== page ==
Nowadays, what appears to be a less offensive form of sacrifice is the sacrifice of surrogates e. g. rams, goats, chicken and effigies. This practice must have originated from the time that God, according to the Bible, provided Abraham with a ram for the sacrifice instead of his son. Perhaps, too, the substitution of slaves and commoners in societies where the king was expected at certain fixed times to give up his life for the benefit of his society may have been responsible for the use of surrogates in sacrifice. Whatever might have been the case, it is also obvious the sacrifice of human being existed long before Benin society came into existence.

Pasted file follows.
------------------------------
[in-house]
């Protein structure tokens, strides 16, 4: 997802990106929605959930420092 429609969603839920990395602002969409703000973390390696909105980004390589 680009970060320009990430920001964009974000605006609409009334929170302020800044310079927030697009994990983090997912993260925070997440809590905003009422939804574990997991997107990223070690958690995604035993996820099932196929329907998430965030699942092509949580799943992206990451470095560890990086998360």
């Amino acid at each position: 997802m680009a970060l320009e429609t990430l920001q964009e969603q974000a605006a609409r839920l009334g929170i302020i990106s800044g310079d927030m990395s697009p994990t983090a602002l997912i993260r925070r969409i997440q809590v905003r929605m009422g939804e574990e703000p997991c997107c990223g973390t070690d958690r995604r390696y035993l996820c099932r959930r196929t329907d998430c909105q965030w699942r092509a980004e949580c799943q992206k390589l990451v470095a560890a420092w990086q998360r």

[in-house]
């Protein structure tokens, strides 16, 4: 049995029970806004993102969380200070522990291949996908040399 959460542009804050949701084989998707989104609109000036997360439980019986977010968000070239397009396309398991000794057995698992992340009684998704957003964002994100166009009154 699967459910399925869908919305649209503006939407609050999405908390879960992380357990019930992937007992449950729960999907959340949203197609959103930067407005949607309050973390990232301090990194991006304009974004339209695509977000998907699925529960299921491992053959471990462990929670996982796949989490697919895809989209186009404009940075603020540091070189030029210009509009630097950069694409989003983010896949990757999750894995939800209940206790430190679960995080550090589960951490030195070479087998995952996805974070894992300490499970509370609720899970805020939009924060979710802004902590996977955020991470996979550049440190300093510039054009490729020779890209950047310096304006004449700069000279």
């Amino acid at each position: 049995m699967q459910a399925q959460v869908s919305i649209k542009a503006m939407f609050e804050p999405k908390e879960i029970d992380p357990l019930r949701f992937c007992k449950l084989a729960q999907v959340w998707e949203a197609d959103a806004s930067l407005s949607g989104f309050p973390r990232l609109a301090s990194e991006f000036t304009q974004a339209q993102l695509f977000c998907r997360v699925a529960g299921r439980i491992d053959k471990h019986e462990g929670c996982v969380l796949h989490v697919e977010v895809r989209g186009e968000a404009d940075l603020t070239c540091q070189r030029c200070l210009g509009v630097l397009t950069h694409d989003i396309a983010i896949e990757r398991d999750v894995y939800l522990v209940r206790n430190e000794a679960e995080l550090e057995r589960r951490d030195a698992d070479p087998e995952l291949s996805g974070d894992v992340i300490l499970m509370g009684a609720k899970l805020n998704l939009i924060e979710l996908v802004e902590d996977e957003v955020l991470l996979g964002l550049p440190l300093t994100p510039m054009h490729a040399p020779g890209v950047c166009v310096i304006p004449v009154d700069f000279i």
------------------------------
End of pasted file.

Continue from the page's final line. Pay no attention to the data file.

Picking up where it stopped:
Let me now say that what I am trying to present here is not in any way an attempt to endorse the practice may seem to us today, it was common and legitimated by society itself and sanctioned by most world religions including those of the Hebrews, Anglo - Saxons and the Edo. In all these societies, it cannot be said that sacrifice was carried out primarily for the love of merely taking life, but because it was thoroughly believed in all these societies that the gods demanded it. In other words it happened in the religious context and any religion is a system of belief which its followers should never question.